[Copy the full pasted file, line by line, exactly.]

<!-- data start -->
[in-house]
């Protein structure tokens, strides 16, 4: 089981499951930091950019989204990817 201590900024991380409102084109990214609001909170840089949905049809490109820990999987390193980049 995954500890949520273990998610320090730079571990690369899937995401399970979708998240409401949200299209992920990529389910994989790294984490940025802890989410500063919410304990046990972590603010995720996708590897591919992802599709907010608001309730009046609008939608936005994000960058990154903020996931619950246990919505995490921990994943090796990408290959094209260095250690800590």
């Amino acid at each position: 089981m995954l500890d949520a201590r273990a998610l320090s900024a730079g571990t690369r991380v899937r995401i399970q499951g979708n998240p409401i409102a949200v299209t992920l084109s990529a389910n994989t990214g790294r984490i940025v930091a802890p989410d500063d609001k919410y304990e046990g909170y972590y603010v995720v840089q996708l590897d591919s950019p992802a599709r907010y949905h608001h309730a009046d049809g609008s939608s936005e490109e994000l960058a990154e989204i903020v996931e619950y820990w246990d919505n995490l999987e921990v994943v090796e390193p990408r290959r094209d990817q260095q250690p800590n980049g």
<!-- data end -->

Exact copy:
[in-house]
């Protein structure tokens, strides 16, 4: 089981499951930091950019989204990817 201590900024991380409102084109990214609001909170840089949905049809490109820990999987390193980049 995954500890949520273990998610320090730079571990690369899937995401399970979708998240409401949200299209992920990529389910994989790294984490940025802890989410500063919410304990046990972590603010995720996708590897591919992802599709907010608001309730009046609008939608936005994000960058990154903020996931619950246990919505995490921990994943090796990408290959094209260095250690800590």
């Amino acid at each position: 089981m995954l500890d949520a201590r273990a998610l320090s900024a730079g571990t690369r991380v899937r995401i399970q499951g979708n998240p409401i409102a949200v299209t992920l084109s990529a389910n994989t990214g790294r984490i940025v930091a802890p989410d500063d609001k919410y304990e046990g909170y972590y603010v995720v840089q996708l590897d591919s950019p992802a599709r907010y949905h608001h309730a009046d049809g609008s939608s936005e490109e994000l960058a990154e989204i903020v996931e619950y820990w246990d919505n995490l999987e921990v994943v090796e390193p990408r290959r094209d990817q260095q250690p800590n980049g």